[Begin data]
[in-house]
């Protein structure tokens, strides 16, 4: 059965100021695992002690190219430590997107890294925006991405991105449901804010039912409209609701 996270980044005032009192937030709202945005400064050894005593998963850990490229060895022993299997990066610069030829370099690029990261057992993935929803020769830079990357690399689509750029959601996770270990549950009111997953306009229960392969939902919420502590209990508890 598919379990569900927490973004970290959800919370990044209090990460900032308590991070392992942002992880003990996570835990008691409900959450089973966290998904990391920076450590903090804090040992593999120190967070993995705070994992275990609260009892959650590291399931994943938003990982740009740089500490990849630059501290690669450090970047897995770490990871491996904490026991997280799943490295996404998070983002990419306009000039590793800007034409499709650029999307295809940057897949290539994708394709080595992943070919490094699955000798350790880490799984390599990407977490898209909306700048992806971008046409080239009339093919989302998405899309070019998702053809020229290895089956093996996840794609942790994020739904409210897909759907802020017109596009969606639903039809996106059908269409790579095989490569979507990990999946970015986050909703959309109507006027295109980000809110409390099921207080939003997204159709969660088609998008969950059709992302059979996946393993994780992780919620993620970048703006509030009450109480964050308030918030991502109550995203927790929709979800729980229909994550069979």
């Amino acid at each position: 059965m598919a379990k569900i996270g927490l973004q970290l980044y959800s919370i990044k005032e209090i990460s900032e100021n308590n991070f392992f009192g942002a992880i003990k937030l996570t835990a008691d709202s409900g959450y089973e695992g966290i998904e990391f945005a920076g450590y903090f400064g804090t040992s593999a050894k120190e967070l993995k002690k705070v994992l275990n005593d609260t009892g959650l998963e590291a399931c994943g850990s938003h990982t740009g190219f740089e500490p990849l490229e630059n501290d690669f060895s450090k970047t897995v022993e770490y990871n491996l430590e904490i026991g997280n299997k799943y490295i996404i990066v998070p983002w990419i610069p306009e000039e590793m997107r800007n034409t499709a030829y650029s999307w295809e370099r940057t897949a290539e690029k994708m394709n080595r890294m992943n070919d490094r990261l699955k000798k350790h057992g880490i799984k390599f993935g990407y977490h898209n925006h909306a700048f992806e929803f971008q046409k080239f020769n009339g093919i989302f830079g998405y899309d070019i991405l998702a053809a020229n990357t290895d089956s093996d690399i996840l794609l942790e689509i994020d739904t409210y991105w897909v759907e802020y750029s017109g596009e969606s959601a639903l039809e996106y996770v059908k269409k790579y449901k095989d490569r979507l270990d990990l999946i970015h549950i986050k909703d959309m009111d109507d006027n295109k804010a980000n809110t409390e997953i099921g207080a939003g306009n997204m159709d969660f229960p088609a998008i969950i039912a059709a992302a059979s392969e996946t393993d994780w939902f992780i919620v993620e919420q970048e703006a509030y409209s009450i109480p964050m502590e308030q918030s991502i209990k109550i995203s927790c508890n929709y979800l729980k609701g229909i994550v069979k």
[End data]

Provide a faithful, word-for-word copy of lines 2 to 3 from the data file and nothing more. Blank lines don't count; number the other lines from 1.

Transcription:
């Protein structure tokens, strides 16, 4: 059965100021695992002690190219430590997107890294925006991405991105449901804010039912409209609701 996270980044005032009192937030709202945005400064050894005593998963850990490229060895022993299997990066610069030829370099690029990261057992993935929803020769830079990357690399689509750029959601996770270990549950009111997953306009229960392969939902919420502590209990508890 598919379990569900927490973004970290959800919370990044209090990460900032308590991070392992942002992880003990996570835990008691409900959450089973966290998904990391920076450590903090804090040992593999120190967070993995705070994992275990609260009892959650590291399931994943938003990982740009740089500490990849630059501290690669450090970047897995770490990871491996904490026991997280799943490295996404998070983002990419306009000039590793800007034409499709650029999307295809940057897949290539994708394709080595992943070919490094699955000798350790880490799984390599990407977490898209909306700048992806971008046409080239009339093919989302998405899309070019998702053809020229290895089956093996996840794609942790994020739904409210897909759907802020017109596009969606639903039809996106059908269409790579095989490569979507990990999946970015986050909703959309109507006027295109980000809110409390099921207080939003997204159709969660088609998008969950059709992302059979996946393993994780992780919620993620970048703006509030009450109480964050308030918030991502109550995203927790929709979800729980229909994550069979």
């Amino acid at each position: 059965m598919a379990k569900i996270g927490l973004q970290l980044y959800s919370i990044k005032e209090i990460s900032e100021n308590n991070f392992f009192g942002a992880i003990k937030l996570t835990a008691d709202s409900g959450y089973e695992g966290i998904e990391f945005a920076g450590y903090f400064g804090t040992s593999a050894k120190e967070l993995k002690k705070v994992l275990n005593d609260t009892g959650l998963e590291a399931c994943g850990s938003h990982t740009g190219f740089e500490p990849l490229e630059n501290d690669f060895s450090k970047t897995v022993e770490y990871n491996l430590e904490i026991g997280n299997k799943y490295i996404i990066v998070p983002w990419i610069p306009e000039e590793m997107r800007n034409t499709a030829y650029s999307w295809e370099r940057t897949a290539e690029k994708m394709n080595r890294m992943n070919d490094r990261l699955k000798k350790h057992g880490i799984k390599f993935g990407y977490h898209n925006h909306a700048f992806e929803f971008q046409k080239f020769n009339g093919i989302f830079g998405y899309d070019i991405l998702a053809a020229n990357t290895d089956s093996d690399i996840l794609l942790e689509i994020d739904t409210y991105w897909v759907e802020y750029s017109g596009e969606s959601a639903l039809e996106y996770v059908k269409k790579y449901k095989d490569r979507l270990d990990l999946i970015h549950i986050k909703d959309m009111d109507d006027n295109k804010a980000n809110t409390e997953i099921g207080a939003g306009n997204m159709d969660f229960p088609a998008i969950i039912a059709a992302a059979s392969e996946t393993d994780w939902f992780i919620v993620e919420q970048e703006a509030y409209s009450i109480p964050m502590e308030q918030s991502i209990k109550i995203s927790c508890n929709y979800l729980k609701g229909i994550v069979k």